Dentists say Medical Card Scheme is unfit for purpose
10,000 children under 15 are being hospitalised every year for dental extractions under general anaesthetic
The importance of bringing your baby to the dentist
Parents are advised to bring their child for their first visit to the dentist when the first tooth erupts or by 12 months of age.
"Most parents believe it is fine to wait for a visit until a child is in primary school or has his or her first toothache," said Dr Rose-Marie Daly, a consultant in paediatric dentistry in Tralee, Co Kerry.
"At that stage, we look for early signs of disease and factors such as risky feeding practices, fluoride use and habits that can affect the development of the teeth such as soothers. This is evidence-based, not a belief. By the age of three years, almost 30pc will have decay experience.
"Typically in small children, they get severe and aggressive dental disease. We look at dietary habits, the quality of teeth and saliva, fluoride exposure and bacterial plaque on the teeth, and any developmental defects in teeth which increase the risk of decay."
"I also clean the teeth and apply fluoride to prevent decay at that stage although no all dentists do."
Dr Daly said: "If you are looking at prevention measures, these are done on a risk assessment basis. Calculating a child's risk of decay can involve the shape of the tooth, enamel, saliva and the child's eating habits.
"Hygiene for young children's teeth is a skill that parents often need help with," said Dr Daly.
"Children who have dried fruit and biscuits for lunch are more likely to have cavities. Cheese and unsweetened dairy help neutralise acid in the mouth and fruit, only in moderation, is good."
www.independent.ie, Jan. 2015
Dentists welcome findings of new
review on fluoridation
02 Jun 2015
The Irish Dental Association has welcomed the findings of a new review which has found there is no definitive evidence that community water fluoridation has negative health effects.
The in-depth review was carried out by the Health Research Board, the lead agency in Ireland supporting and funding health research.
The HRB said that having examined the research available and excluding dental health it had found no definitive evidence that community water fluoridation is associated with positive or negative systemic health effects.
The President of the Irish Dental Association, Dr Anne Twomey, said the Association would study the findings carefully.
“The review found no definitive evidence to link fluoridation to increased bone fractures, reduced IQ, cancer, heart disease, kidney disorders, Down Syndrome or increased mortality from all causes. In relation to an alleged link to bone cancer, it said the literature pointed to “mixed” effects and no link had been proven.”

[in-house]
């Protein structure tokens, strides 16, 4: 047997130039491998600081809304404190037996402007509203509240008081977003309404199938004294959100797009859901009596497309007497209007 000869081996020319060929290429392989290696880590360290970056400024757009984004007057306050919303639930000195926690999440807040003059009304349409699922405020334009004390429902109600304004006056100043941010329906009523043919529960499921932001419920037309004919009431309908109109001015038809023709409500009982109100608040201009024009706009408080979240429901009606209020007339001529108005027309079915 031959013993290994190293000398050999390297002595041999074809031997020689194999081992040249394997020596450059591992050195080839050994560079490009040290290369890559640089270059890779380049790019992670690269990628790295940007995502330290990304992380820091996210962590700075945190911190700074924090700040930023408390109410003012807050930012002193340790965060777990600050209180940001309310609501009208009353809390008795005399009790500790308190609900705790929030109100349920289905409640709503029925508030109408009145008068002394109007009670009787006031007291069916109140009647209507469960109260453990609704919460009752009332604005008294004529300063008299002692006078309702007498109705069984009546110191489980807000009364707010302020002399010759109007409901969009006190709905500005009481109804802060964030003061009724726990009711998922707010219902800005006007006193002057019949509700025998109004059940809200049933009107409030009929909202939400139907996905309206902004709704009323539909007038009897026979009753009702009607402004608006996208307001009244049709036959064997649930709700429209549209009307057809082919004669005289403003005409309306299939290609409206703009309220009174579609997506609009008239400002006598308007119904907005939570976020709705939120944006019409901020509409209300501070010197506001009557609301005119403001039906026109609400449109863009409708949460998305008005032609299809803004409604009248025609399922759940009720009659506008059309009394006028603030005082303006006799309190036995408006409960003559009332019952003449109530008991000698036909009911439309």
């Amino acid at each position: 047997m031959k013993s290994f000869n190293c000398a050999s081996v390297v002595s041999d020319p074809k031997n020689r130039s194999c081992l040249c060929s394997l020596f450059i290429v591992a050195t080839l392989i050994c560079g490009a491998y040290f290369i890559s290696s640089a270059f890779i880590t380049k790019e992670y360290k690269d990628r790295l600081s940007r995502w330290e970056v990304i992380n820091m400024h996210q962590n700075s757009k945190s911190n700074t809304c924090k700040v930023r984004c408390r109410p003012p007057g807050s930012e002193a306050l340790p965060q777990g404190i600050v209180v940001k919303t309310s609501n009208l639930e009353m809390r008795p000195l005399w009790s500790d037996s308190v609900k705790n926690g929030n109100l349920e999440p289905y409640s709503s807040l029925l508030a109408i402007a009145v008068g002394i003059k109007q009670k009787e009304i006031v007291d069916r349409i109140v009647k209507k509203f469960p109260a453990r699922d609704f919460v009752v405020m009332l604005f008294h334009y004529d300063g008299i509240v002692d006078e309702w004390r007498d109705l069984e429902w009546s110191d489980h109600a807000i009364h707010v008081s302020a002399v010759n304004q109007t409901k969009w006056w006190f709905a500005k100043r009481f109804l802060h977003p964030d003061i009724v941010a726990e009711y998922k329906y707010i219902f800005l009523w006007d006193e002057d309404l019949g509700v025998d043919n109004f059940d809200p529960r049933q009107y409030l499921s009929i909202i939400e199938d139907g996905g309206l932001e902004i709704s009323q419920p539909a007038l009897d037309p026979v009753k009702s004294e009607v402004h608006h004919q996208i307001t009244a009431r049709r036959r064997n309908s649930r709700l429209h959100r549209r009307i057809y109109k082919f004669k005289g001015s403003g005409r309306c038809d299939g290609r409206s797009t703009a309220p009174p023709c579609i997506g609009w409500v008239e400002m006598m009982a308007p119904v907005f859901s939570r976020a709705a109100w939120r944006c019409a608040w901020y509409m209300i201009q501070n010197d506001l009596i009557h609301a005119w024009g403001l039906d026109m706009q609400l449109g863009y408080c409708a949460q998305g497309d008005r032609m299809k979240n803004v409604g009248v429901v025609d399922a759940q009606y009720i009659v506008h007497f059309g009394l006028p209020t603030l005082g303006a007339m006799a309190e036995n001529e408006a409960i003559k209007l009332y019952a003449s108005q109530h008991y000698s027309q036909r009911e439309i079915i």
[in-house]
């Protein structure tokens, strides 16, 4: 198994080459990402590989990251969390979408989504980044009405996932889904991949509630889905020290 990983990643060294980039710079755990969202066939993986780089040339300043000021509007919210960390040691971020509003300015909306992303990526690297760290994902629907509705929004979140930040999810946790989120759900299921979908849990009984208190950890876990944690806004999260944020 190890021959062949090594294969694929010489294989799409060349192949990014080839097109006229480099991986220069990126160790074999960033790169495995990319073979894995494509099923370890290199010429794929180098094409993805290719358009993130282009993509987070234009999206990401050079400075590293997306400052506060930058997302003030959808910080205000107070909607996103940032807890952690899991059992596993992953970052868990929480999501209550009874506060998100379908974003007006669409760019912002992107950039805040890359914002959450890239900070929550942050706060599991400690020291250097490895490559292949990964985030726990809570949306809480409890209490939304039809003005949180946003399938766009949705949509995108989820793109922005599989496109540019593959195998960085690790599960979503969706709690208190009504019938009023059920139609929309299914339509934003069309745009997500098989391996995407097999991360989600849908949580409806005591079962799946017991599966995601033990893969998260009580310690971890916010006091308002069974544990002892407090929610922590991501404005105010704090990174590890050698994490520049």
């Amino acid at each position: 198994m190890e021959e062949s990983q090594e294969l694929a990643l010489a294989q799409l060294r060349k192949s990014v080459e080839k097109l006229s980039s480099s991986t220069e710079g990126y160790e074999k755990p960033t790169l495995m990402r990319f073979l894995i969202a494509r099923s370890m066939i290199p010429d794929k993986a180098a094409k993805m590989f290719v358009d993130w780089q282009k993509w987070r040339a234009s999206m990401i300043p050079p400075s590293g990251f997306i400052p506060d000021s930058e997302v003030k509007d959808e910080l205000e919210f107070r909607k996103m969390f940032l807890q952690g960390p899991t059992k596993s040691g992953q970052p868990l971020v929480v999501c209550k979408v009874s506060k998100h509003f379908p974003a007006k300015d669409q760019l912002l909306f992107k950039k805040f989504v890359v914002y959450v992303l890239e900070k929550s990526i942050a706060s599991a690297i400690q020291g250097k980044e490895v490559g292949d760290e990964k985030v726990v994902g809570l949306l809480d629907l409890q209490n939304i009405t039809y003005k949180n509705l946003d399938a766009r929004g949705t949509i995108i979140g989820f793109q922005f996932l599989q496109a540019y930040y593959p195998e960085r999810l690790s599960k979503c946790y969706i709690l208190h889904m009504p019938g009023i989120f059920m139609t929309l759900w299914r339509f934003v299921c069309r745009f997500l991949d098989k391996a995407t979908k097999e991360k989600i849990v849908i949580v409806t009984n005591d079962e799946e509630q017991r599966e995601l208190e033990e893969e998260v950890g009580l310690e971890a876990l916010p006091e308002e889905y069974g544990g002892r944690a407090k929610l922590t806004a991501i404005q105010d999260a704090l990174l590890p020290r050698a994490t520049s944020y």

“The HRB review follows fifteen major peer-reviewed studies of fluoridation undertaken across the world by recognised academic authorities in the past twenty years. None of these major reviews has concluded that community water fluoridation poses a known risk to general health or has suggested halting water fluoridation.“
“These, and other reviews which dealt solely with oral health, show a significant benefit to dental health and through this to general health” Dr Twomey concluded.
Dental Care in Ireland
Oral health is of vital importance to the well-being and general health of every individual. Diseases of the mouth and oral cavity have a significant impact in terms of pain, suffering, impairment of function and reduced quality of life.
There are approximately 2,000 dentists practising in Ireland, in Private Practice, HSE Dental Service, the army and hospitals.
There are two state schemes under which patients may receive state subsidised dental treatment.
PRSI Dental Scheme
The Dental Treatment Benefit Scheme is available to insured workers and retired people who have the required number of PRSI contributions. Under this scheme, the Department of Social Protection pays the full cost of an oral examination once a year. The examination is provided by private dentists who are on a Department of Social Protection's panel. Most dentists are on the panel so you should not have any difficulty finding one. You can find a dentist in your area who participates in the Scheme in ourFind-A-Dentist section. The dentist or the Department will have the application forms. These forms require details such as your Personal Public Service Number (PPSN). If you are a dependent spouse or civil partner, you should give the PPSN of the insured person. The Treatment Benefit Section of the Department of Social Protection manages the Scheme Locall: 1890 400 400. Further information on the scheme is available here.